I confess I don’t fully understand the “whys” of it all. In fact, truth be told, I’ve been as guilty as the next person of engaging in many of the behaviors described above. But, I’ve also been on the receiving end of them enough times to know that much of the way we deal with the truth (or don’t deal with it as the case may be) is terribly unhealthy and, at times, profoundly hurtful. I get that truth has weight and because it does it’s sometimes difficult for the recipient to saddle up next to it and share the load. But, what’s the alternative? To ask wannabe truth-tellers to bear the full weight of their truth alone? I also get that truth takes time – time to share and time to sit with. But, is there really a way to better spend our time than searching for or in the presence of the truth? It goes without saying that it’d be a lot easier on all of us if everyone really was as “fine” as they say they are and pretend to be. But the reality is there are lots of folks who are not fine at all, whose world is falling apart around them, who continue to feast on their truth out of fear that if they speak and stand in it instead they will be judged, shamed, misunderstood, disrespected or, worse yet, met by indifference or rejected. And so they suffer in silence – and we and the chorus of life of which all of us are meant to be a part suffer for lack of their voice and their truth.
We need to do better and we can, but it will require INTENTION (and patience) on the part of the teller and the listener, because feeling sufficiently “safe” to speak your truth – at any age – is an acquired skill and it takes practice. I believe the family dinner table is a good place to start and that a dear friend (Carolyn Costin) offers a simple strategy to light the way. She calls the exercise Heart Talks. Here’s how it works: Find a heart-shaped piece of glass (like the one pictured above) and place it in the center of the table. When a member of the family wants to share a piece of their truth (big or small), they simply take the heart in hand. As a sign of respect for the heart-holder and their voice, the others at the table become silent and listen attentively until the speaker finishes what he or she has to say. The speaker then has the choice to invite others to comment on what they’ve shared or simply thank those present for listening and allowing them to speak their truth (Yes, dads, sometimes they just want you to listen!). The heart is then returned to the center of the table. NOTE: There’s no obligation to speak, nor any limits on the number of times or length of time a heart-holder can speak – just a space where truth can be spoken, rather than swallowed as it too often is, and will be respected. By the way, expect some awkwardness at first, but, over time, the rewards will be great.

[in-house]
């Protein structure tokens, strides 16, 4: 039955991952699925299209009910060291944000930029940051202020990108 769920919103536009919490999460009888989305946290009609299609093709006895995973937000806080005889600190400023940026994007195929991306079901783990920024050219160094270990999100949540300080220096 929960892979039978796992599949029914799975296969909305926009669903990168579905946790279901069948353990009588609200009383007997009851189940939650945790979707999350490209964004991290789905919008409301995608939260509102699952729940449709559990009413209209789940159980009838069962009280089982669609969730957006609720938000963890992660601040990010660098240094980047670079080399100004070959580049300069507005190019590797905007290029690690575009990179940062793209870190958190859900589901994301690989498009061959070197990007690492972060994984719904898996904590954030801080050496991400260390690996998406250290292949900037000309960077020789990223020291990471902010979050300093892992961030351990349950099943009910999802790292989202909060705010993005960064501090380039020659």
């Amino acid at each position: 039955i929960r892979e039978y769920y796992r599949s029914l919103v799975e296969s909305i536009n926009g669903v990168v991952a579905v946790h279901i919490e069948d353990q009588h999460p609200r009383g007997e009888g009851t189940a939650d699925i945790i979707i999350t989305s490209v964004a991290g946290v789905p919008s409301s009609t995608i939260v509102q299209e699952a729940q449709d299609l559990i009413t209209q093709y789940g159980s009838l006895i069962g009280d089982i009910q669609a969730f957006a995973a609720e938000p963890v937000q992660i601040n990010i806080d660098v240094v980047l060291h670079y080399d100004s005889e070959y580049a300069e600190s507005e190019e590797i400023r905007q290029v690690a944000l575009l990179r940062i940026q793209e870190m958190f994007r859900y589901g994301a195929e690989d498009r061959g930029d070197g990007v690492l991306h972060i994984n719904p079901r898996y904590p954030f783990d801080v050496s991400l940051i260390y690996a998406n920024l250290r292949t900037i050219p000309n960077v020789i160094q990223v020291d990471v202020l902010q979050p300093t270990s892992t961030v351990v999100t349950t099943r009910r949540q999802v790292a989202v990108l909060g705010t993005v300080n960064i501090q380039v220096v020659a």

And here’s the good news: The heart is portable! It fits neatly into a purse, shirt pocket, lunchbox, backpack or suitcase and is ideal for road trips, field trips, date nights, coffee outings – yes, even play dates! Heck, if you really want to live a little, bring it to work! And, oh, be sure to let me know how it goes. (P.S. There’s a reason it’s made of glass).
Don Blackwell is a trial attorney at Bowman and Brooke LLP, who lives and works in South Florida. At various times, however, Don’s worn a number of other hats. He’s been a husband (for the past 36 years), a brother, a son, a poet, the editor of a creative writing publication (The Motley), a public speaker, a youth league baseball coach, a law school professor, a student, a friend, a college disc jockey, a boss, a classmate, a charity event organizer and fundraiser, a teammate, the new kid in town, a problem-solver, a shoulder to cry on, a peace-seeker and a dreamer – to name just a few. Most importantly, however, Don is a dad of two young adults, Greg (30) and Ashley (28).and recently became a grandfather. Don is a member of NEDA’s Parents, Family and Friends Steering Committee and is the author of “Dear Ashley – A Father’s Reflections and Letters to His Daughter on Life, Love and Hope” (Imbue Press 2013).